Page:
Lincoln’s Birth Story Part 3: The Aftermath


This part of our birth story was probably the most different from what I had expected when I first got pregnant. Because of his diagnosis (congenital diaphragmatic hernia) I was not able to spend more than a brief moment with my brand new baby. No skin to skin, no breastfeeding, nothing. I am so glad that we were prepared for this up front because otherwise I would have completely freaked out. He was taken out of the room to the NICU team who were waiting to intubate and stabilize him, knowing that he would need to be transferred to the children’s hospital for surgery and recovery. Josh went with him and stayed by his side the entire time as planned. Meanwhile, because I ended up not asking my mom or mother in law to come into the room for delivery, I was left by myself in the insanely brightly lit operating room with only my doctors and nurses for company. To make matters worse I was bleeding. A lot. In fact, they were having an extremely hard time stopping the bleeding and delivering the placenta, which as far as I know usually happens naturally shortly after birth. I was told that my blood loss levels were getting dangerous, my uterus was not contracting enough to stop the bleeding as it should, and they wanted to give me a tiny dose of pitocin to encourage contractions and hopefully fix the problem. At this point I felt like I had accomplished what I set out to do, I was alone, and I could see the blood literally soaking the entire bed (they had to actually move me to another one shortly after this) so I agreed. The last thing I wanted was to lose consciousness or something before I got to hear how things were going over in the NICU. I was riding the waves of emotion: elation, exhaustion, worry, and a little bit of panic. I just wanted to get this over with. Delivering the placenta was nothing short of horrible; the way she had to push down on my uterus (side note: no one told me they were going to be doing that to me every hour or 2 and it hurts!) was super painful and there was a fragment of placenta that was detached from the rest which made the whole thing take a little longer than usual I think. I really couldn’t feel anything from the small amount of pitocin they gave me (except for the pain where the IV went into my arm) but thankfully it worked and they were able to wheel me back to my room where my family was waiting for me.

Surprisingly, I was not super depressed or freaked out during this stage. Josh was sending me pictures and updates on baby who was stable and doing okay. I was also kind of on an adrenaline high (despite it being like 6 am after a full night of laboring and no sleep) and just chatting with my family, rehashing the experience and what it was like from their end, waiting so long for me to push him out. Finally they were able to bring my boy in to see me! He was in an isolette and surrounded by a mess of tubes and wires but I was able to reach in and touch him and talk to him for a few wonderful moments. He was so small and precious and I ached to hold him but of course that was not possible yet. I had to say goodbye to both my baby and my husband as they headed off for their ambulance ride to the children’s hospital. I was sad and scared, but so glad that Josh was able to be with him and encouraged by the strength he had already shown in his less than 2 hours of life. I had been reassured that I would be able to join them as soon as possible but first I needed to prove I was stable myself.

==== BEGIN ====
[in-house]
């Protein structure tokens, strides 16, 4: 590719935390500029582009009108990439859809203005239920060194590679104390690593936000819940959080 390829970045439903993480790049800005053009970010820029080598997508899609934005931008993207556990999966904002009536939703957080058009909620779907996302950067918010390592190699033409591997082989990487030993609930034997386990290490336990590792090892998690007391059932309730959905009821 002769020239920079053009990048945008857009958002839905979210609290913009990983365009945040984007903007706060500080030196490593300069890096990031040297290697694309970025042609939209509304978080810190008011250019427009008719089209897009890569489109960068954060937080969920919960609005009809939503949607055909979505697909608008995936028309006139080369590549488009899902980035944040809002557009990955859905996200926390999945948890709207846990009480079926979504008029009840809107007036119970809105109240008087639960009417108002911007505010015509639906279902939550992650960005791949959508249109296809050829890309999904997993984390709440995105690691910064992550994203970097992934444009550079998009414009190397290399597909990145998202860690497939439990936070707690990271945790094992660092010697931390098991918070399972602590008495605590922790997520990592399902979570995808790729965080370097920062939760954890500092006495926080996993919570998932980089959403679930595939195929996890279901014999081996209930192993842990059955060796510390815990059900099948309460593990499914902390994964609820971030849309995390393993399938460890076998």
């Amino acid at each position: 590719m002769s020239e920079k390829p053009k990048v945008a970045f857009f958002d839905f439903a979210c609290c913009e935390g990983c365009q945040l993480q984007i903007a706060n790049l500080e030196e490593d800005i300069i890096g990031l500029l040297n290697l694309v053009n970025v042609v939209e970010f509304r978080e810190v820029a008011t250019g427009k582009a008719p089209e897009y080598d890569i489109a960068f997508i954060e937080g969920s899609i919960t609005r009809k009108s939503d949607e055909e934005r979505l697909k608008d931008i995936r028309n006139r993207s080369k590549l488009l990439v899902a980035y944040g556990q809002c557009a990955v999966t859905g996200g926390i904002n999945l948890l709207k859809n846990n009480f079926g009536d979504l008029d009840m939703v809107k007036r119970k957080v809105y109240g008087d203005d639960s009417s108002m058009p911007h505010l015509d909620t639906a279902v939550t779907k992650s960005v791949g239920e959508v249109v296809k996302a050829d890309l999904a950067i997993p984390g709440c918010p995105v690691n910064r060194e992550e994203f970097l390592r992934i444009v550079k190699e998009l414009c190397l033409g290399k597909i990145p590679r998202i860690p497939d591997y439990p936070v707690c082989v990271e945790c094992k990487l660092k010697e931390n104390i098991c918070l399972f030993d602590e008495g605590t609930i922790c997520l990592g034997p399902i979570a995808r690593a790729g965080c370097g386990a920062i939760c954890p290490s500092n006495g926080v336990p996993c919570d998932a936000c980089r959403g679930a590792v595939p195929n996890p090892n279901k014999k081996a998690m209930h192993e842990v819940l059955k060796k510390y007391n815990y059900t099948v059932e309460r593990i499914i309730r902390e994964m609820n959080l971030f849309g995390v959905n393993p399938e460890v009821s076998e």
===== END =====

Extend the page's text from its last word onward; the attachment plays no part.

Everyone but my mom left and the nurse came in with a breast pump and showed me how to do that for the first time. That was a totally surreal experience! Then I was told to rest, rest, rest. Apparently I lost an amount of blood that was just barely under the level where it would be necessary to have a transfusion. I would be lightheaded for days and was super weak and tired so I slept as much as I could for 2 hours or so until the next nurse came in to check me and remind me to pump. This happened a couple of times and after I stopped needing help to get up and walk to the bathroom, they told me they would start preparing me for discharge. My doctor came in to tell me specifically that if it wasn’t for my baby being in another hospital, there is no way they would have let me go that day and to make sure not to push myself too hard. I felt like crap but I was so anxious to see my son. It had been about 8 or 9 hours since his birth now and I had barely seen him at all! I was able to shower, fill out the birth certificate and other paperwork, pick up my prescriptions and get the heck out of there in the next 2 hours to make the short drive over to the hospital where the rest of my little family was.

By the time I got IDed and allowed up into the NICU, it had been almost 12 hours since my son was born and I was absolutely dying to be reunited with him. He was pretty sedated (because having a giant tube down your throat is obviously super uncomfortable) and he was covered in even more wires than the last time I saw him, but as soon as I came close and told him “mama’s here baby” he opened his squinty little newborn eyes and gazed at me with a look of complete trust and love and total recognition. He knew me and I knew him and as our eyes met it was almost like we were still one body, as we had been mere hours before. I touched his fuzzy little head and kissed his sweet, soft cheeks and, even though we had a long journey left to take until he would be healed, in that moment everything was right.

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